The other coincidence is the recent discovery of a site dedicated to all the girls' comics of the time, including Bunty. That site - Girls Comics Of Yesterday - lists many of the old Bunty stories (as well as those in Judy, Mandy etc).  I swear I have searched the internet for any mentions of The Taming Of Teresa before and the searches yielded nothing, not related to the Bunty story anyway.  And then I stumbled upon this site to find that not only are there others who loved the story as I did (that shouldn't be surprising, but it feels strange when you've felt in the wilderness with your passion for so long!) but the story was also reprinted in 1979 to a whole new generation. 

I'd be interested to hear from others who remember this story, especially those for whom it made a lasting impression.

For more information about Girls Comics Of Yesterday please visit:

For more in formation about Savage To Savvy or where to purchase it please visit:

Or visit my website:

I have also recently created a Taming Of Teresa board on Pinterest:



  1. I guess I'd stopped reading Bunty (who me??) by 1969/70 so I never saw this story. Fascinating study, but I bet your book trumps the comic story several times over? I was pointed to your work by (I think) your brother, and I have enjoyed reading them. I must tackle Savage To Savvy next!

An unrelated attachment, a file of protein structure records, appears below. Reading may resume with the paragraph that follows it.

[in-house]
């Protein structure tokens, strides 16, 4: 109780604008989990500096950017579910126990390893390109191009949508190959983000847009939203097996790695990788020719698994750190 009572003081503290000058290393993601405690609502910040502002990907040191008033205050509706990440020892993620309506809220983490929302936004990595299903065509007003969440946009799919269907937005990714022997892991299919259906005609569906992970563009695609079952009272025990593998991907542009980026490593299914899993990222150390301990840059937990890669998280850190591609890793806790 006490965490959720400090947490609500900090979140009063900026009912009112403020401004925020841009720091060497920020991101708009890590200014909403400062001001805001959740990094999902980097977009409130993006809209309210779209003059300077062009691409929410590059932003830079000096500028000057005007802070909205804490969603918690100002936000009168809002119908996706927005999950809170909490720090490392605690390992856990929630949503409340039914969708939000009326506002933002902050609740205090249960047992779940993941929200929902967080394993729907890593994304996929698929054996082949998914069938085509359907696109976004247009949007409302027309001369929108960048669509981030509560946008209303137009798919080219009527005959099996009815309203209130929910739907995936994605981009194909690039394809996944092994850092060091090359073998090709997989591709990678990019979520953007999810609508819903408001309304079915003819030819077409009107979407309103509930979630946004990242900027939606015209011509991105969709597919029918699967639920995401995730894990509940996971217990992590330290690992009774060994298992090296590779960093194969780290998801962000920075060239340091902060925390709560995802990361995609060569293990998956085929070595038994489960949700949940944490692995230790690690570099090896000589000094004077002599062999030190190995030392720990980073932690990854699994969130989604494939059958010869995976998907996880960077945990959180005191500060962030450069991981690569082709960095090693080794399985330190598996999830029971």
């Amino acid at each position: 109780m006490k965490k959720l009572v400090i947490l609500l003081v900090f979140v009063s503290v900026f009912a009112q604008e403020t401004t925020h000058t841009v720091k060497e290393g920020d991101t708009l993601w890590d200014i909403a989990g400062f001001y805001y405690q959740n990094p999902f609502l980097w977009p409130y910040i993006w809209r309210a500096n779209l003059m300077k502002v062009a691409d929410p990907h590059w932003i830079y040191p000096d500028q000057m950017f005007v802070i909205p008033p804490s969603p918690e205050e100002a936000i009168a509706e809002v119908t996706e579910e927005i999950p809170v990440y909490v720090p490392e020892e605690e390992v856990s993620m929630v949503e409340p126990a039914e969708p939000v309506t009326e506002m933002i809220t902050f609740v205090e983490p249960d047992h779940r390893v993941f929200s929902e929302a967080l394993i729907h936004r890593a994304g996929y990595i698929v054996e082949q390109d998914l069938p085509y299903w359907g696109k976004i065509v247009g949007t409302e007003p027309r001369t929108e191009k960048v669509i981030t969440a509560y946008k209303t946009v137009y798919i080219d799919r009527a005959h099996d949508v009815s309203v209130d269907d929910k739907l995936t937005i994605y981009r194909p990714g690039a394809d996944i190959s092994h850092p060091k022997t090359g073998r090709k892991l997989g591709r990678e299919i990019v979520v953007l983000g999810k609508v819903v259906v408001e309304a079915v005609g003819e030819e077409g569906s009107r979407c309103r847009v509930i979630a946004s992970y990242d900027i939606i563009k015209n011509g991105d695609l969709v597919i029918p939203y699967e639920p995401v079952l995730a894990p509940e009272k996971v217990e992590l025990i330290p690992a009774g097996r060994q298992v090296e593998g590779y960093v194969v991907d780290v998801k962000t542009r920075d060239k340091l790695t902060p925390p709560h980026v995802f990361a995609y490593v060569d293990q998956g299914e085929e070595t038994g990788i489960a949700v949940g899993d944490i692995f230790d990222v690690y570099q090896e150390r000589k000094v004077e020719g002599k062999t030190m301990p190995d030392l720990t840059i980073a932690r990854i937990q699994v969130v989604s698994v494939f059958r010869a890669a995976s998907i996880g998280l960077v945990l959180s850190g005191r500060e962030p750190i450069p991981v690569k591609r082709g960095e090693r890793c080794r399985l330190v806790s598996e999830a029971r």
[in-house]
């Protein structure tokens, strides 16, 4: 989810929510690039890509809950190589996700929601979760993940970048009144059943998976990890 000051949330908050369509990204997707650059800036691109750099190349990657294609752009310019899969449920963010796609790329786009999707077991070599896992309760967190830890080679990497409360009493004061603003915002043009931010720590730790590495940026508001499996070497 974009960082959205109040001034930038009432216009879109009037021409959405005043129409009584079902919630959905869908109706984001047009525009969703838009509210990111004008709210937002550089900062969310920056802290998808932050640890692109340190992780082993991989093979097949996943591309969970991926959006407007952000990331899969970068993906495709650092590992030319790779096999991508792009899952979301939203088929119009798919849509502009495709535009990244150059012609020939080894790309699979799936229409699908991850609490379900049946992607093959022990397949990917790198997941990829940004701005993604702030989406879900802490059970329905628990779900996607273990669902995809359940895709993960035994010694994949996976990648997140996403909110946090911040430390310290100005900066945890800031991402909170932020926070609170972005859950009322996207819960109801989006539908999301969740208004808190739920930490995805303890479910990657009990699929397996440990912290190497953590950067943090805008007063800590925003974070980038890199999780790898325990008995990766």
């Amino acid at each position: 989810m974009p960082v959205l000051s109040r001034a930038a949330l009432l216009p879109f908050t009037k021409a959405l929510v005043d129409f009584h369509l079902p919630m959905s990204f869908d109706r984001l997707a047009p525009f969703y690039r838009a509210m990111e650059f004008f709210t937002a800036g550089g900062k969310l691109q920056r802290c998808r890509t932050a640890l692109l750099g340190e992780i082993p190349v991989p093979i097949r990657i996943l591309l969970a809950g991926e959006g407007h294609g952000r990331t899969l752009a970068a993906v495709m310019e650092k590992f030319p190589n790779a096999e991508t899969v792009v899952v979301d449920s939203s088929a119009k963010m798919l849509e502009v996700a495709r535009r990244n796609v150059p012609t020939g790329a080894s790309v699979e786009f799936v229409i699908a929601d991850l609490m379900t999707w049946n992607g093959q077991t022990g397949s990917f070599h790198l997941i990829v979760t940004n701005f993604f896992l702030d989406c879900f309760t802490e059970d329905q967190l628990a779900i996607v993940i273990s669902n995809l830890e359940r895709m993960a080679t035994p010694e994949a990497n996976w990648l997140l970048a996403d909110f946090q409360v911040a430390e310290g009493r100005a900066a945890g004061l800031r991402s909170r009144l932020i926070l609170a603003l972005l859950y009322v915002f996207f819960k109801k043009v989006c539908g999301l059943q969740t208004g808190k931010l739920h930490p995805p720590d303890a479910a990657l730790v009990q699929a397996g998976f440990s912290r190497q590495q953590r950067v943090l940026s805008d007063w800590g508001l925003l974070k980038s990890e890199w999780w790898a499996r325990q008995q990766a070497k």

1. Many thanks for your kind comments, TiddK. I'm not sure that my book does trump The Taming Of Teresa but let's say it's an evolved adult version!

  2. Sadly I didn't read Bunty till many years after this so I missed The Taming of Teresa, but it certainly sounds interesting and to have kept your attention for so long it must have been very vivid!

    1. Great to know though that Bunty inspired you, NerdishMum!
      I expect you had one or two that stood out for you too. It's worth checking out that girls' old comic site too. I had great fun looking down the list of stories for those I remembered and some I'd forgotten too!

  3. The lucky charm reprints were edited down a lot of the time to fit the page count, "the girlhood of valda" has a few episodes of the original missing. As for taming of teresa, I didn't read it first time around but when I started collecting again, the episode that stood out in my memory was where she's at school and writes 'dog'all over her jotter

    1. Mmm, interesting. I think I would have noticed if they had several episodes missing, Lorrs. I've just counted the pages of The Lucky Charm edition of The Taming Of Teresa and it is 64 pages long. As I remember it the original ran for 22 weeks. So with 3 pages per episode that would have been 66 pages. Most of the reduction would come from omitting the doubling up on the title page and the brief resume which would account for most of the reduction, as well as the missing bit from episode 12, that I remember. I think most of it is there. There were many memorable parts of the story, just the whole evolving from wild child to 'civilisation', the setbacks along the way and her relation with her parents. For me, one of the most memorable episodes was when Teresa's mother started to acknowledge her but ironically she fell off her horse in an accident and lay fighting for her life. Teresa's father, having always rooted for Teresa, chooses his wife, and turns his back on Teresa, sending her back to the woods again to fend for herself. Dramatic stuff!